It was extraordinary for the White House to attack VOA and the surrogate stations, which are among America’s most important public diplomacy instruments. The attack was strongly criticized by newspaper editorials and op-eds, where VOA’s independence and journalistic integrity were defended.[xii]
At a time when the Chinese government imposes serious impediments to the U.S. embassy’s public diplomacy program in China, accurate U.S. government media are all the more necessary. China hinders the embassy’s access to local media and prevents use of Facebook, Twitter and Youtube; it regularly cancels more than half of the grants we offer to Chinese professionals to visit America; and it restricts activities in the five “American spaces” where the embassy operates educational and cultural programs. In 2010 China agreed to allow U.S. universities to establish 29 “American Cultural Centers” in Chinese provincial universities that the embassy supported with a $5.1 million grant, but intrusive Chinese government restrictions caused ten to close later, and the embassy to suspend funding.[xiii] The Chinese government also prevents its citizens from using information centers in our embassies and consulates, and monitors their meetings with U.S. officials. This means that only the VOA and other U.S. government international broadcasts reach the Chinese people mostly unhindered.
How Should America Respond?
The fear of Confucius Institutes is exaggerated. In fact, Americans are today engaged in intense discussions about Russian meddling in our political system. Fox News and MSNBC argue about these issues all the time in discussions that remind viewers of the Russian threat. The courts are active on the issue and there are lively debates on university campuses. There is little evidence that Russian or Chinese authoritarian ideas have crept into the arguments by any of the participants. Some of us probably could be better educated and more skilled at civilized and rational discussion of controversial topics, but American awareness and assertiveness does not seem to be a problem.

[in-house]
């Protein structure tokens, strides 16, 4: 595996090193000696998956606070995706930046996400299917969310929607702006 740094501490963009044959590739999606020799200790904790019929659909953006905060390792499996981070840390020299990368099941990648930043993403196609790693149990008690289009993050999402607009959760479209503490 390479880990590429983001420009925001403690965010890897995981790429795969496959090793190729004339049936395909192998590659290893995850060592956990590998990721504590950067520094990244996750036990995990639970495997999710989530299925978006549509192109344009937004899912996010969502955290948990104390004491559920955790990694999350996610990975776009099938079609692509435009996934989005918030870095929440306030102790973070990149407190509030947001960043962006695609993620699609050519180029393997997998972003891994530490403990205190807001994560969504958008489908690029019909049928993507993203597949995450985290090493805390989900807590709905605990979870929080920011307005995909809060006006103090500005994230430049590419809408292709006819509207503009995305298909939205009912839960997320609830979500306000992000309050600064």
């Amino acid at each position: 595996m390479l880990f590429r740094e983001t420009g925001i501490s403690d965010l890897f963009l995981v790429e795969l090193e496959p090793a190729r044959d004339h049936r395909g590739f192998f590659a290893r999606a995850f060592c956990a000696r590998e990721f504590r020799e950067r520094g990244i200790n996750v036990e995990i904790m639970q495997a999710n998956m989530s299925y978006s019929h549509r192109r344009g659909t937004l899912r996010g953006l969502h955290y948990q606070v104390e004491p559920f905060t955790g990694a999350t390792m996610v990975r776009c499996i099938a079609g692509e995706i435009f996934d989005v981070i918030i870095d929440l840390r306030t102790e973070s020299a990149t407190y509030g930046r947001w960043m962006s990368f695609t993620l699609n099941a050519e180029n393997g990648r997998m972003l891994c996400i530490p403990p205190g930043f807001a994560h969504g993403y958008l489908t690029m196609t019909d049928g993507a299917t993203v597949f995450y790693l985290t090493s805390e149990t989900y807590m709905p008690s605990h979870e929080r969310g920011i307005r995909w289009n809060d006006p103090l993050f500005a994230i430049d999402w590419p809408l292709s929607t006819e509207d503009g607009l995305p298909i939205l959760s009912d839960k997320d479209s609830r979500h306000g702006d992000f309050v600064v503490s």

In the competition with China and Russia for world opinion on which political system is best, we should depend on three things. First, we can help educate Russians and Chinese and others who live in authoritarian systems if they come here as students and other visitors and see the reality of how our system works. That requires more open doors, fewer obstacles to exchange of persons, and higher budgets for Fulbright and other programs. That means exposing our soft power assets to foreign scrutiny, because we believe in our system and values. Second, we should continue and enhance our U.S. government public diplomacy programs, where we can. Third, we should improve our educational system’s ability to educate Americans about the world.
American official public diplomacy has always supported the concept of open debate and the principle that we should listen to our critics. We normally have welcomed foreigners who come from societies different from ours, and we pay their way here with Fulbright and other programs because America benefits when they learn first-hand about us, and we learn from them.
Ambassador Stapleton Roy, one of America’s leading China experts, regrets that the U.S. is “demonizing China,” saying “Chinese students and scholars are being portrayed as espionage agents whose primary purpose is to steal American and technological sectors. This is not a healthy situation.” He urges that instead we adopt a “competitive approach” with China.[xiv] As Congressman Tom Malinowski said in an op-ed, “With appropriate safeguards, the United States would continue to embrace ordinary Chinese students and academics, instead of helping Beijing stop the brain drain it fears. U.S. leaders would defend Asian Americans instead of using phrases that stoke racism such as ‘Chinese virus’ and that help the Chinese Government rally support.”[xv]